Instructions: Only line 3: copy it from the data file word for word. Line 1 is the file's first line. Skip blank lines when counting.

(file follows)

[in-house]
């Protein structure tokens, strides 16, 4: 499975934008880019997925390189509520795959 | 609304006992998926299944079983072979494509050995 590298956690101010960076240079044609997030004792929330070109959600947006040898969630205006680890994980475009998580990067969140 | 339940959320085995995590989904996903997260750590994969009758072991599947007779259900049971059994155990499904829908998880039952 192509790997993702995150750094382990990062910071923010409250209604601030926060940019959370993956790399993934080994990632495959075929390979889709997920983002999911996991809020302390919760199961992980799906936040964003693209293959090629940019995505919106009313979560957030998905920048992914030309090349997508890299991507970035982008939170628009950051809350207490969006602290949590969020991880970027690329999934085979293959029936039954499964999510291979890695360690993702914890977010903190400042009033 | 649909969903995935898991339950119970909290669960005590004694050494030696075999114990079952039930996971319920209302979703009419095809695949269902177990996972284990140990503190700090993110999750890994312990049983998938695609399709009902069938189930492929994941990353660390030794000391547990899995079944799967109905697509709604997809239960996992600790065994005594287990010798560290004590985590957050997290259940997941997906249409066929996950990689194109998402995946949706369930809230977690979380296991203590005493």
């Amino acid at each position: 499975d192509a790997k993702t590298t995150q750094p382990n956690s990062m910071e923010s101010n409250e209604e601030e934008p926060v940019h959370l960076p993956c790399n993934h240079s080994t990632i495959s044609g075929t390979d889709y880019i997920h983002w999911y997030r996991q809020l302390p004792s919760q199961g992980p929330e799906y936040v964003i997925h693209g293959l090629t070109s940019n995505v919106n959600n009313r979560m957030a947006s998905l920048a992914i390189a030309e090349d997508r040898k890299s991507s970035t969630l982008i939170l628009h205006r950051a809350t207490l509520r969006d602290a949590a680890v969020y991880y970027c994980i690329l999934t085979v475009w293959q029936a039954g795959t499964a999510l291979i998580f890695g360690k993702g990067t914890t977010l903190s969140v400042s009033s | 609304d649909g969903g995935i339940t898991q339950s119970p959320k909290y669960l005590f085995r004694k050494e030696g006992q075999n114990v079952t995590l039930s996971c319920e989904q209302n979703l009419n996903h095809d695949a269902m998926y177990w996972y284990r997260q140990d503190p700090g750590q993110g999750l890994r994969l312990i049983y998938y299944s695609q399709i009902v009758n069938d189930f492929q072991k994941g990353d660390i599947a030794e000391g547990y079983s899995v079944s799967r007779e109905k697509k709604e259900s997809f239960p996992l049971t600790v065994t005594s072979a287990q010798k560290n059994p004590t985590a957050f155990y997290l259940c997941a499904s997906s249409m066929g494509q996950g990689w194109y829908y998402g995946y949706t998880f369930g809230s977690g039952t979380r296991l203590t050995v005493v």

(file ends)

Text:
């Amino acid at each position: 499975d192509a790997k993702t590298t995150q750094p382990n956690s990062m910071e923010s101010n409250e209604e601030e934008p926060v940019h959370l960076p993956c790399n993934h240079s080994t990632i495959s044609g075929t390979d889709y880019i997920h983002w999911y997030r996991q809020l302390p004792s919760q199961g992980p929330e799906y936040v964003i997925h693209g293959l090629t070109s940019n995505v919106n959600n009313r979560m957030a947006s998905l920048a992914i390189a030309e090349d997508r040898k890299s991507s970035t969630l982008i939170l628009h205006r950051a809350t207490l509520r969006d602290a949590a680890v969020y991880y970027c994980i690329l999934t085979v475009w293959q029936a039954g795959t499964a999510l291979i998580f890695g360690k993702g990067t914890t977010l903190s969140v400042s009033s | 609304d649909g969903g995935i339940t898991q339950s119970p959320k909290y669960l005590f085995r004694k050494e030696g006992q075999n114990v079952t995590l039930s996971c319920e989904q209302n979703l009419n996903h095809d695949a269902m998926y177990w996972y284990r997260q140990d503190p700090g750590q993110g999750l890994r994969l312990i049983y998938y299944s695609q399709i009902v009758n069938d189930f492929q072991k994941g990353d660390i599947a030794e000391g547990y079983s899995v079944s799967r007779e109905k697509k709604e259900s997809f239960p996992l049971t600790v065994t005594s072979a287990q010798k560290n059994p004590t985590a957050f155990y997290l259940c997941a499904s997906s249409m066929g494509q996950g990689w194109y829908y998402g995946y949706t998880f369930g809230s977690g039952t979380r296991l203590t050995v005493v």